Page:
- Flashcards/Rapid Quizzing: Similar to the “question strategy”, you use flashcards to reinforce your learning. Netters flashcards for Anatomy, for example, is a great example of this. A super comprehensive resource that helps you 80/20 (more on this later) a huge course, the images and frequent recall supercharges your brain. Likewise, you can also use digital apps like Anki (my favourite) and SuperMemo (Professor Zhelezov’s favourite) in the same way. These build-in special learning algorithms too, that incorporate another method for studying medicine more effectively; spaced repetition.
How to Study Medicine Effectively: The One-Two Punch
Aside from these techniques, what else can you do to save time and maximise your efforts as a medical student? Based on what I’ve learned spending hours on the excellent subreddit r/medicalschoolanki, there’s another good way. A method I like to call the “one-two punch”.
It works by combining two of the most powerful combinations above. First you use the 30,000+ flashcard deck made by Anking (check out the YouTube channel for more). Then you actively practice the information you learn with question banks and books.
Don’t take my word for it though. Here’s what a US med student wrote me personally when recommending this approach on Reddit (I dug the analogy):
Test taking is like a muscle you need to work out on the regular with practice questions. Anki is the nutrients and diet regimen you follow to maintain those sweet gains when you’re out of the gym.
For those of you unfamiliar, r/medicalschoolanki is a community mainly for US students planning to take the USMLE Step 1. For International Medical Graduates (IMGs) though, this portal is an invaluable resource. Free decks, question banks and excellent active recall strategies appear here almost everyday.
As for how I recommend using Anking’s Step I deck on an IMG curricula? Start by suspending all cards in the deck and unlock things as you go. You can use Anki’s search function to help you, finding the key terms you cover in class and making sure you go through your deck regularly.
An important thing to note; pre-made decks don’t all have all the minutiae you’re required to learn for some of your courses. But decks like Anking definitely have all the high-yield (most important) facts. And going through them will, at the very least, guarantee you a pass. Saving you a heap of time in the process.
One last thing; using USMLE resources to study for medical school, no matter what country you go to school in, is definitely the way to go. Their resources are the best for explaining pre-clinical medicine in as simple terms as possible. Case in point: the brilliance that is First Aid for Medicine as a general summary book. Don’t confuse it by thinking it’s just a boring book about ”First Aid”!
How to Study Medicine Effectively: Pareto Principle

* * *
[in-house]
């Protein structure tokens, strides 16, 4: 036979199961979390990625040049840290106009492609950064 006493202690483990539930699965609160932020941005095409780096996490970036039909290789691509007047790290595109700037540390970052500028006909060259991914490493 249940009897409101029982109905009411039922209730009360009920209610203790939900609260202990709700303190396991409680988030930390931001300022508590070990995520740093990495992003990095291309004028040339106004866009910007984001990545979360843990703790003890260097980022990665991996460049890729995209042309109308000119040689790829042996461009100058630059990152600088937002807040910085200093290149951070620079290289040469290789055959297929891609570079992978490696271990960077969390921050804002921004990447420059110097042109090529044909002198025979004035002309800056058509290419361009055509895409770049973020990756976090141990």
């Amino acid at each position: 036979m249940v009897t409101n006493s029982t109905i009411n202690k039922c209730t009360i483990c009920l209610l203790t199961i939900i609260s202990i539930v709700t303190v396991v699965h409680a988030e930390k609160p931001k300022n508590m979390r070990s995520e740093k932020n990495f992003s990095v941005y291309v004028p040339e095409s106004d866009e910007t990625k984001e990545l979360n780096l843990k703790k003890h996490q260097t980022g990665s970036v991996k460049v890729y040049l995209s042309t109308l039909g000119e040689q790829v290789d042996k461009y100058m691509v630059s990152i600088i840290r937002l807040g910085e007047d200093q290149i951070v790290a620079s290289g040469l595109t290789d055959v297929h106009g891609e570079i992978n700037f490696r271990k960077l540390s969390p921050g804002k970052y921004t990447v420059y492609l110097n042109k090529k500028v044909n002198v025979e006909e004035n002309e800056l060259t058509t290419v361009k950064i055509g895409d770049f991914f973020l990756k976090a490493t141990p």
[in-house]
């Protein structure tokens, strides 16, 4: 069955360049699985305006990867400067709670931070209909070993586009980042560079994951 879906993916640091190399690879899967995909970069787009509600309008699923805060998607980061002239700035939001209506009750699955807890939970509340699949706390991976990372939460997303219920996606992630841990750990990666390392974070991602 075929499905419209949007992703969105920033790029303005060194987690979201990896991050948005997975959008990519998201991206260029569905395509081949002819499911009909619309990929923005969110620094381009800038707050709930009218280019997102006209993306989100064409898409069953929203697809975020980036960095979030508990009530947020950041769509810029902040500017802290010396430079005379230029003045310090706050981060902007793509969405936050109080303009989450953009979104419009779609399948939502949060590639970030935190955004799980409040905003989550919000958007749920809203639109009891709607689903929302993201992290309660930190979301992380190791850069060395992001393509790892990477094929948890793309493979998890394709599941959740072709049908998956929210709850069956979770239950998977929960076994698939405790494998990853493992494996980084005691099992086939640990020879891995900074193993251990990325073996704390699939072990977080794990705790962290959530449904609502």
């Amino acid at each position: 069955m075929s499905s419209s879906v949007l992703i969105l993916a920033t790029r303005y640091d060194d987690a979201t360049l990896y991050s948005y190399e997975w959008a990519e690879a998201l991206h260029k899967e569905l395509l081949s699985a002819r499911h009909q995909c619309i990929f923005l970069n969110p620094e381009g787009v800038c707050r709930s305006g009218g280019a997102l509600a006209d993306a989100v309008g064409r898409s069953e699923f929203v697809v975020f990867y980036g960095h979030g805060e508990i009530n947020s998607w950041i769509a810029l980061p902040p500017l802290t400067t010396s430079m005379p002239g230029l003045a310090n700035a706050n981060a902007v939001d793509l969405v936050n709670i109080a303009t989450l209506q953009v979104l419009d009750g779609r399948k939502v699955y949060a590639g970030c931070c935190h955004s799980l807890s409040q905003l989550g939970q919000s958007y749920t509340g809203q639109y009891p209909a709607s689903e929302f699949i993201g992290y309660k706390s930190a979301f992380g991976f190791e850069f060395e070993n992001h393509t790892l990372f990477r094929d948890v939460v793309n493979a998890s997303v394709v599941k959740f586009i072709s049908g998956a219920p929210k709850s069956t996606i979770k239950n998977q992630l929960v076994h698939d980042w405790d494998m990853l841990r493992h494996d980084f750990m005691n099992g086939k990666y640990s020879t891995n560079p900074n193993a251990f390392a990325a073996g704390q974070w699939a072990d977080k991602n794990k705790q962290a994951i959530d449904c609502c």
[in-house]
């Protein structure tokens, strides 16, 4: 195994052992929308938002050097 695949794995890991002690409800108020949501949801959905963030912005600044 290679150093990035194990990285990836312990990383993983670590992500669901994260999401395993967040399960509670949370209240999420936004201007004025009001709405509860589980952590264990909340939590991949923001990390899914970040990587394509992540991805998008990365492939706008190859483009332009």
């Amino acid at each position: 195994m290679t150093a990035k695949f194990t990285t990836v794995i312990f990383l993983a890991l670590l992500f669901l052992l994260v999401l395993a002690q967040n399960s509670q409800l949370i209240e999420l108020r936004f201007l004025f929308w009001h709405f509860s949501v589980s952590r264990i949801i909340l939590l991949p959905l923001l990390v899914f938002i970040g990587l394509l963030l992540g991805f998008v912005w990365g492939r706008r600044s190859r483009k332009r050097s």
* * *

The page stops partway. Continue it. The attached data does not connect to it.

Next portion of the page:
The Pareto principle (also known as the 80/20 rule) is a useful concept to think about when learning how to study better. Named after Italian economist Vilfredo Pareto, the rule states that 80% of effects come from 20% of the causes.
Earlier in this article I mentioned this rule when recommending certain resources. What I mean by using it, especially in terms of studying medicine, is that certain books/courses are better than others in terms of input vs output.
Lippincotts Biochemistry, for example, is a book I feel doesn’t match this 80/20 rule. It takes ages to read. It’s also difficult to retain all its information. Time attempting to go through it then, I’d argue, would be better spent elsewhere. You could save more of it (and master the key principles better) by skimming over summary/recap books. Or blasting Anking’s biochemistry flashcard deck and then doing a bunch of practice questions.
The Pareto principle is also another reason why I set up the daily MCQ group. The time-cost of spending a minute a day deliberately practising your mental retrieval skills? Compound and add up over time. Thus yielding a greater chance of a positive result (80/20) from a tiny amount of work.
Why You Should Practice a Question a Day
After spending time going over some ways I think the average student can better study medicine, let me end this article by returning back to the original project in question. The MCQ group.
Why I think the habit of practising a question (one at least!) a day is particularly powerful?
In the long run, I think it can help the following:
- Better understand the strengths and weaknesses in your medical education. Show you the knowledge gaps (we all have them) that you can address now in order to save time later
- Expose and prepare you (even if just a little) to concepts you’ll cover later in your education
- Get used to the concept of failure and begin to fear it less
- Gradually develop your technique for answering multiple choice-style questions
- Give you something quick and productive to do with your day
Hopefully this article can help convince you of the power of active recall – as well as the importance of getting in the habit of regular question practice.
Although I’m no expert, I’m pretty convinced implementing some of these things can make studying medicine a lot easier. And not least because I want us all to have a life outside!
If you want to join our little practice group (we’re a 200+ group of med students and doctors) and see what it’s all about, click here (you must have Whatsapp).
 Nilson, Linda (2010). Teaching at Its Best. A Research-Based Resource for College Instructors